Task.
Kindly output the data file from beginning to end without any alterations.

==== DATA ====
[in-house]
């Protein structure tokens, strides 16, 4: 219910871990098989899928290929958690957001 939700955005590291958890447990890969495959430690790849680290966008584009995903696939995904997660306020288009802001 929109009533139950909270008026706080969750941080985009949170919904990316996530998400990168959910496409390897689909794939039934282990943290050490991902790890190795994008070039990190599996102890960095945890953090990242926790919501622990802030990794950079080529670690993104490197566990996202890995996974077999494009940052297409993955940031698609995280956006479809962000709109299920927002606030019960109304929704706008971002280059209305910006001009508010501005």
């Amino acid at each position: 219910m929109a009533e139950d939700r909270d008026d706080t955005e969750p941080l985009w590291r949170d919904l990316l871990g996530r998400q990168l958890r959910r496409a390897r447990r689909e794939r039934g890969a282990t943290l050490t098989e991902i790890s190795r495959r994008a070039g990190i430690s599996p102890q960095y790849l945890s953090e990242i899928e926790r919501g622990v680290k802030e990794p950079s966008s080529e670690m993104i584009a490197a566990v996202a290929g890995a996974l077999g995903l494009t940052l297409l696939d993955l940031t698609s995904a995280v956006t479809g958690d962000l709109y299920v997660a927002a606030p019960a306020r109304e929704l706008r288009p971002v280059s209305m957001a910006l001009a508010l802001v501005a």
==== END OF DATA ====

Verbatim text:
[in-house]
């Protein structure tokens, strides 16, 4: 219910871990098989899928290929958690957001 939700955005590291958890447990890969495959430690790849680290966008584009995903696939995904997660306020288009802001 929109009533139950909270008026706080969750941080985009949170919904990316996530998400990168959910496409390897689909794939039934282990943290050490991902790890190795994008070039990190599996102890960095945890953090990242926790919501622990802030990794950079080529670690993104490197566990996202890995996974077999494009940052297409993955940031698609995280956006479809962000709109299920927002606030019960109304929704706008971002280059209305910006001009508010501005």
């Amino acid at each position: 219910m929109a009533e139950d939700r909270d008026d706080t955005e969750p941080l985009w590291r949170d919904l990316l871990g996530r998400q990168l958890r959910r496409a390897r447990r689909e794939r039934g890969a282990t943290l050490t098989e991902i790890s190795r495959r994008a070039g990190i430690s599996p102890q960095y790849l945890s953090e990242i899928e926790r919501g622990v680290k802030e990794p950079s966008s080529e670690m993104i584009a490197a566990v996202a290929g890995a996974l077999g995903l494009t940052l297409l696939d993955l940031t698609s995904a995280v956006t479809g958690d962000l709109y299920v997660a927002a606030p019960a306020r109304e929704l706008r288009p971002v280059s209305m957001a910006l001009a508010l802001v501005a």